Accurate and timely measures of foreign direct investment by country are not readily available. However, looking at the stock of investments held by the UK overseas and the origin of the ownership of overseas investment in the UK is possible using UNCTAD data. This shows a similar pattern to trade, with the TPP-11 accounting for 7.5% of the stock of FDI in the UK and hosting 8.5% of the UK stock of FDI. But extremely strong US-UK investment linkages would boost these ratios significantly if the US were to re-join. The US owns almost 30% of the stock of inward investment in the UK and UK investments in the US are almost 20% of the UK total. Meanwhile the EU accounts for around 50% of the stock of both inward and outward investment.

Of course, there is no credible claim that UK membership of the TPP-11 would replace its trading relationship with the EU. The share of the EU in UK trade is likely to continue on a downward trend in coming years, although it will clearly remain a more important trading bloc for the UK than the TPP-11 for the foreseeable future.

It is very likely, however, that TPP-11 will enjoy faster GDP growth than the EU in the coming years and therefore in all probability in trade flows too. Thus, marginal growth in UK trade may well come from faster growing developing economies, such as some members of the TPP-11.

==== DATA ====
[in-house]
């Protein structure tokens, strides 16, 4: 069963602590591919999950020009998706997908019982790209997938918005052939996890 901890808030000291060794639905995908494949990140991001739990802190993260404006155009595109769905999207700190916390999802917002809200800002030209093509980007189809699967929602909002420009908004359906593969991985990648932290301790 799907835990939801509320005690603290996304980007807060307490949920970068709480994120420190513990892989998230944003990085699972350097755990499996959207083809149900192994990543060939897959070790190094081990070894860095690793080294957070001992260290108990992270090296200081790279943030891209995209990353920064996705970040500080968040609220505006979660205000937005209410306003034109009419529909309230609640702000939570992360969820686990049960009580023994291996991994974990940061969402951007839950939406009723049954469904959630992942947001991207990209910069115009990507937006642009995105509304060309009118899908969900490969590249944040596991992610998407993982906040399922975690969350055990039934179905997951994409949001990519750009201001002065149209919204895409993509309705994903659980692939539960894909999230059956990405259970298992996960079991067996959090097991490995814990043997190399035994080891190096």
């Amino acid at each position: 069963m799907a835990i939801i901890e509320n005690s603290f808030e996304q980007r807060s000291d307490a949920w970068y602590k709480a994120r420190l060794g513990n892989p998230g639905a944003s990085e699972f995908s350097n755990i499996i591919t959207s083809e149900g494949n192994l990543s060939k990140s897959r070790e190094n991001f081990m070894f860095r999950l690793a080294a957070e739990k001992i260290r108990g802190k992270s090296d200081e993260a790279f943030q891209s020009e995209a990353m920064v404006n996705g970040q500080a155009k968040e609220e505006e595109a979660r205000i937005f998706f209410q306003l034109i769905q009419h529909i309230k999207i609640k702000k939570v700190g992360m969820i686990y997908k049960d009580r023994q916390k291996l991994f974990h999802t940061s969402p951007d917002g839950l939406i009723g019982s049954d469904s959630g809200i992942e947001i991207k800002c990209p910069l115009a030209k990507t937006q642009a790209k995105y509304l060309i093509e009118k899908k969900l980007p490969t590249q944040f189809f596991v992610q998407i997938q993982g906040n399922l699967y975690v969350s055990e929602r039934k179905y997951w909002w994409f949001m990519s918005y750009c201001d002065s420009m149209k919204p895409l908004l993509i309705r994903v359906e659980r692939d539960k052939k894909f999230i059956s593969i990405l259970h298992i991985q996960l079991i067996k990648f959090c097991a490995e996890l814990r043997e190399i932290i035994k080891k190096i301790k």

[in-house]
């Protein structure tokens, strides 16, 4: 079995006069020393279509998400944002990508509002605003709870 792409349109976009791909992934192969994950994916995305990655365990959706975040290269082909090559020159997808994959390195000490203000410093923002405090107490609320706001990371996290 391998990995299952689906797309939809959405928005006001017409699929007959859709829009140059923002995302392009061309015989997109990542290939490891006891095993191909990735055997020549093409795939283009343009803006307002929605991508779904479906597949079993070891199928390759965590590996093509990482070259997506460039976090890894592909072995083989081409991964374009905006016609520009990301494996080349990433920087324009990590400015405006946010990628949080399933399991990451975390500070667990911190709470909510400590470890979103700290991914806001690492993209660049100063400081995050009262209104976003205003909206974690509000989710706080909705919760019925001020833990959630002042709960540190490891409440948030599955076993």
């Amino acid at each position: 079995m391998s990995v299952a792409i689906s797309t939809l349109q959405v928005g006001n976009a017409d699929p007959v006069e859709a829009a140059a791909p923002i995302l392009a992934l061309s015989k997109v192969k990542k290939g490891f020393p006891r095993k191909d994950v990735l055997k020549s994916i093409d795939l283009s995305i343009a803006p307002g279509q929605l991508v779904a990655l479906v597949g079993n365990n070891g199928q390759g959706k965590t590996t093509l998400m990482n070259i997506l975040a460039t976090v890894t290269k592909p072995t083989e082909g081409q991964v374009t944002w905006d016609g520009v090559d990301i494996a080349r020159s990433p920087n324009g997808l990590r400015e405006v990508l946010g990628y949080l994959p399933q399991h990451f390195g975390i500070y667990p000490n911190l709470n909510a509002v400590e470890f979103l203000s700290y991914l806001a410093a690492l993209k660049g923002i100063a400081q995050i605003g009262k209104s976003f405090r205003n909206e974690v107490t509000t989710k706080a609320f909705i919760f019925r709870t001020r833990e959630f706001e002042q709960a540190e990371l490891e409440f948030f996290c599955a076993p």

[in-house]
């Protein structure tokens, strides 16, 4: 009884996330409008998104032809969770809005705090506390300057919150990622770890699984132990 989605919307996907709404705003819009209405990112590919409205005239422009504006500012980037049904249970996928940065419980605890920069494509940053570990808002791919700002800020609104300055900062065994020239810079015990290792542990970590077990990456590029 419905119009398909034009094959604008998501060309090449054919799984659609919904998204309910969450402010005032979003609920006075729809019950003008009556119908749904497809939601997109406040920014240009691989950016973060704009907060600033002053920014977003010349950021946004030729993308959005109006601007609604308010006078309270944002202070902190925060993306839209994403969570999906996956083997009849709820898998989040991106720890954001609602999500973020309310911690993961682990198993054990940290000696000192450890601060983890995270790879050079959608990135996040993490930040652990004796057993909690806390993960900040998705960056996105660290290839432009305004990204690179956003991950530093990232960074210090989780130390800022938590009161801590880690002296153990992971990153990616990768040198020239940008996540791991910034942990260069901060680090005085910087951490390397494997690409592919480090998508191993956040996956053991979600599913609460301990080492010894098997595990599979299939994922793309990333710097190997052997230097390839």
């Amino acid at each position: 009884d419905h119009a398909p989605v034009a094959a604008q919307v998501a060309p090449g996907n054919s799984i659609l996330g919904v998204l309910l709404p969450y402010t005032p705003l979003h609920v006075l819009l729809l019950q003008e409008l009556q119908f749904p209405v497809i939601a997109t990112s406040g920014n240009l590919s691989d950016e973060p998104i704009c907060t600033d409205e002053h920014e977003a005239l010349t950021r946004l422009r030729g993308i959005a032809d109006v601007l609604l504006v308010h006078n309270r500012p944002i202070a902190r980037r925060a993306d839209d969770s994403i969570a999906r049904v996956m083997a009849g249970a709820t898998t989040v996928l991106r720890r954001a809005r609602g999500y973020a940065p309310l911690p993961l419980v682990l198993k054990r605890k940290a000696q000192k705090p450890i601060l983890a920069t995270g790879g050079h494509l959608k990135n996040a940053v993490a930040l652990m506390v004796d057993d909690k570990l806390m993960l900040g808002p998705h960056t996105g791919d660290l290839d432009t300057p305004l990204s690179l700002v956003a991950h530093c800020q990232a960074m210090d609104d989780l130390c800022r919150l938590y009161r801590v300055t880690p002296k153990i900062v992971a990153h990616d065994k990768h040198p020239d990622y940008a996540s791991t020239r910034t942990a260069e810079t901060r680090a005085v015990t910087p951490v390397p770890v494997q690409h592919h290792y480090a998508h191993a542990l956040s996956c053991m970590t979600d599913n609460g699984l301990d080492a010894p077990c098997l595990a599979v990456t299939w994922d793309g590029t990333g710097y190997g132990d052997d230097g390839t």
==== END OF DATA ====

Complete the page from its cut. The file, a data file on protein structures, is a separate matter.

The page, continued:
We have made an approximation of the long-run trend rate of GDP growth of TPP-11 as a whole (using $ nominal GDP to calculate country weights). Our estimate is that TPP-11 has a trend rate of GDP growth of 2% a year. This result is heavily and negatively influenced by Japan’s membership: Japan has a 46.5% GDP weight in TPP and a very low trend rate of growth due largely to its rapidly aging population. (Note that a TPP excluding Japan would have a trend rate of growth closer to 3% a year.) But even a 2% a year TPP trend rate of growth is higher than the corresponding rate in the EU, which is around 1% - again due to demographics - and also poor productivity growth.

Analysis by the Washington-based Peterson Institute (October 2017) found that adding the five Asian economies (Indonesia, South Korea, Thailand, Philippines and Taiwan) that have already expressed interest in joining would more than offset the loss of welfare gains from the US’s departure.

Even without US membership, TPP-11 remains the single biggest free-trade group outside the EU. For the UK, with a strongly based services economy and where investment flows are of major importance, TPP-11 offers greater market access and stronger rules for investment than what is available under the WTO.

Membership of TPP-11 for the UK should be relatively straight forward to negotiate in view of the existing openness of the UK economy. It may also obviate the need to rapidly conduct several bilateral FTAs in parallel following BREXIT as well as the big demand for negotiating resources that doing so would entail. Membership of TPP-11 would give the UK largely unrestricted access to other members’ markets, including markets such as Japan’s for agricultural products.

It is unlikely that the UK would be able to negotiate on a bilateral basis materially better FTAs with individual TPP-11 members than it could with the TPP-11 group as a whole. It is useful to think of the UK’s joining TPP-11 as effectively negotiating a “package” of 11 FTAs simultaneously.